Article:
Simple Game Programming In JavaScript Ping Pong | WebReference

Simple Game Programming In JavaScript Ping Pong

By Lisha Sterling


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In the previous article you learned how to create an animation with JavaScript using a timer mechanism, an image of a ball and CSS styles. This time we'll make some adjustments to the CSS and the document object model (DOM) to create a simple ping-pong game. We'll also be using keyboard input and events. With these tools you'll be able to create different games in JavaScript, such as Breakout, Tetris, Frogger or your dream game.

First, let's look at what our game will contain when we're done with this article:

  • A ball that can be hit from one side to the other inside the playing court
  • A playing court drawn by the browser using CSS
    • The ball will always stay inside this court
    • If the ball hits the right or left edges of the court, the opposite side has won that round.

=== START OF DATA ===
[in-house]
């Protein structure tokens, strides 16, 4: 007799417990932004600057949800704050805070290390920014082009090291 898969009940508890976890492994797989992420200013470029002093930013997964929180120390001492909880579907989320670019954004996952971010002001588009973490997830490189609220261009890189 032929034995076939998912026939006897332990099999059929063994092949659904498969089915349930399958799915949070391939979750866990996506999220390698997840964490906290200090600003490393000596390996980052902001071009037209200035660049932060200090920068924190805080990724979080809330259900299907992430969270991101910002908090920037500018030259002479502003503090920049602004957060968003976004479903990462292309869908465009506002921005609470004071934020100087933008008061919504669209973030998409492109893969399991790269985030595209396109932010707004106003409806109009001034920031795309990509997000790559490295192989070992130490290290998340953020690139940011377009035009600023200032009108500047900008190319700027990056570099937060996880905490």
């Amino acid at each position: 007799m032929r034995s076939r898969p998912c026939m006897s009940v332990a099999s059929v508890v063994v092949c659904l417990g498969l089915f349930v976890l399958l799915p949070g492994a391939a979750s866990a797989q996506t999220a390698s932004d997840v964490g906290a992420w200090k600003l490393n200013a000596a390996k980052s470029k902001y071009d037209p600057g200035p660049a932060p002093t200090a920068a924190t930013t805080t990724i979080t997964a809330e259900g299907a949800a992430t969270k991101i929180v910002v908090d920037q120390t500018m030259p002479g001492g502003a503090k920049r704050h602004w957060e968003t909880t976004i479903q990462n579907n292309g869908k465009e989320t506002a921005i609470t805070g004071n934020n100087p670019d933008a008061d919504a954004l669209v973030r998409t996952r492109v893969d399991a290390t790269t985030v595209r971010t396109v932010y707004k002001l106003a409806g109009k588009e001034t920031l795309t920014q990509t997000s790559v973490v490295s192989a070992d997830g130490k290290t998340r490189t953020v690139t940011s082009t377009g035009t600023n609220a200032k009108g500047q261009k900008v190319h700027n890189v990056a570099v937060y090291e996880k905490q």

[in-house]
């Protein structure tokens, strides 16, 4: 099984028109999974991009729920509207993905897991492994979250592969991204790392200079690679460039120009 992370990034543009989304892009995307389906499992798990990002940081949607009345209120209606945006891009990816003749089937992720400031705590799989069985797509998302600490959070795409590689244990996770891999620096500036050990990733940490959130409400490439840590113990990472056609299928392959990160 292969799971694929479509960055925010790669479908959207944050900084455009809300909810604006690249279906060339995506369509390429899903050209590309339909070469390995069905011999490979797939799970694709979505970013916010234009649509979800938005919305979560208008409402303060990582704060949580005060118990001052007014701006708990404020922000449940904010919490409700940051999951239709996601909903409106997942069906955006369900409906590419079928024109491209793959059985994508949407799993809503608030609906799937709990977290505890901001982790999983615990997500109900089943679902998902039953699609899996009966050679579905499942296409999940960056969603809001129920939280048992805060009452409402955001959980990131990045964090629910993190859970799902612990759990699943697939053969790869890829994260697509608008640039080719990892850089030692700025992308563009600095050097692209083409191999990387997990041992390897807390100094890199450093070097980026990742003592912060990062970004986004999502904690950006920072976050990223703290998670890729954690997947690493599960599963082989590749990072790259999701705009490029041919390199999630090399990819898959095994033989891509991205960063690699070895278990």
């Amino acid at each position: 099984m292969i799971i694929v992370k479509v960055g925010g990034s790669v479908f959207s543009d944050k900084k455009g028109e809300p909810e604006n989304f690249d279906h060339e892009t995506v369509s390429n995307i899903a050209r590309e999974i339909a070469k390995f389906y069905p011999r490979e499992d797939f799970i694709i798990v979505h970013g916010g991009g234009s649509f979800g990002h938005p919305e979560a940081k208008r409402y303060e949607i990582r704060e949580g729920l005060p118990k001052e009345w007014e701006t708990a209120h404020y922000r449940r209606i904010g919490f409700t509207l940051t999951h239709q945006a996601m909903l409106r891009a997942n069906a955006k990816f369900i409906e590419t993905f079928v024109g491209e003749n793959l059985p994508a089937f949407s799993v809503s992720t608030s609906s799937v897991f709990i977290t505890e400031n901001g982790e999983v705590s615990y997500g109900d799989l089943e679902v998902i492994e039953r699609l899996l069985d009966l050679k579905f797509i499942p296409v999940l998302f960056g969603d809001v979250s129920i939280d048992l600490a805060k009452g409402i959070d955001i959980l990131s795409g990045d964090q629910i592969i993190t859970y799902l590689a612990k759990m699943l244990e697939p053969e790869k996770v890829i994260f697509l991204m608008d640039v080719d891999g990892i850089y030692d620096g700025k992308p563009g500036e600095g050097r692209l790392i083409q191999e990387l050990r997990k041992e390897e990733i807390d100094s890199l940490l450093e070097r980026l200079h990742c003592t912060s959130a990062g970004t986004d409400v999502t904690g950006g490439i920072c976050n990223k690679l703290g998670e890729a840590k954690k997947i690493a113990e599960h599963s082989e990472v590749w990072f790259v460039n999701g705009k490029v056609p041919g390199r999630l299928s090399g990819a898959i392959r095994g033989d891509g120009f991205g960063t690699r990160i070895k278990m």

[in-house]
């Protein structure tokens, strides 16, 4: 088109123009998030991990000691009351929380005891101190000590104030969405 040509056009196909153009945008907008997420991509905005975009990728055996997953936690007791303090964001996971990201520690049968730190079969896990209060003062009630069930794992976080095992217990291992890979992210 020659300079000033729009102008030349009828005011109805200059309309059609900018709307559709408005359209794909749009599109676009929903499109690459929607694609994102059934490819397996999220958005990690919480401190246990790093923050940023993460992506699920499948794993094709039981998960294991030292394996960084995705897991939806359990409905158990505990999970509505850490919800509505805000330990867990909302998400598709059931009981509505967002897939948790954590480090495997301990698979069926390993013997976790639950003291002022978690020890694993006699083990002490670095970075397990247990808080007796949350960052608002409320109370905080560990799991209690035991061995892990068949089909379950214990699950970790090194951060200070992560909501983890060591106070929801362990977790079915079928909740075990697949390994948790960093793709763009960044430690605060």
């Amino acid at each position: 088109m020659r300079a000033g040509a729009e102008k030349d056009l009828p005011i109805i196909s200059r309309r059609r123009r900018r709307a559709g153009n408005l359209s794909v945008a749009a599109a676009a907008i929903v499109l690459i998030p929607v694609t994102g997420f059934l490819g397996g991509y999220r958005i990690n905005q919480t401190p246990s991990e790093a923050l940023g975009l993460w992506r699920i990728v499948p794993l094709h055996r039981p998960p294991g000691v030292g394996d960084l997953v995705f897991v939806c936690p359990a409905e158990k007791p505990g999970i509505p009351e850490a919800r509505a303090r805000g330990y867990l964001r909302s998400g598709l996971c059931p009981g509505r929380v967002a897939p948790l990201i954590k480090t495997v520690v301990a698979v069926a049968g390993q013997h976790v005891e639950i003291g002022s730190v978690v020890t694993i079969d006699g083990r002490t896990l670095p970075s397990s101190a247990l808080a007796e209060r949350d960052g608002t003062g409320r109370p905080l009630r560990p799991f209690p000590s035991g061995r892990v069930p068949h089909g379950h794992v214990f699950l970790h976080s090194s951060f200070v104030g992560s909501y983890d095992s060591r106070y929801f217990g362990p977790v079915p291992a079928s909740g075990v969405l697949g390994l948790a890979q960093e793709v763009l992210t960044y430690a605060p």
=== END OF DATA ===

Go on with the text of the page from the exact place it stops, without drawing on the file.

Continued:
• Flat paddles for hitting the ball, Pong style
    • Each paddle will be movable using keyboard entry
    • The paddles will have "hit" the ball if any part of the ball hits any part of the paddles
  • Two different ways to start play or "serve" the ball
    • One button to "Start Play!"
    • One keystroke to serve the ball.

Now, let's look at some basic things that won't be in our game (yet):

  • A scoreboard
  • A way to change the difficulty (speed or paddle size) of the game
  • A way for two players on different computers to play the game
  • A way for both players to move their paddles at the same time

The first two of these are fairly simple to add, but would make this article too long. The third requires an AJAX version of this game which is also beyond the scope of this article. The fourth shortcoming concerns advanced event handling in JavaScript. We'll take a deeper look at the problems and the solution for multiple event handling in another article.

Let's start out by creating the HTML and drawing the playing court. Last time we used the entire window for our animation, and the ball bounced around against the inside boundaries of the browsers. This time we're going to use a div inside our browser window as our court. We'll draw a blue court of 400 x 750 pixels, with a dashed centerline. The outside boundaries of the court will be 4 pixels wide. The center line will be only 1 pixel wide.

HTML page: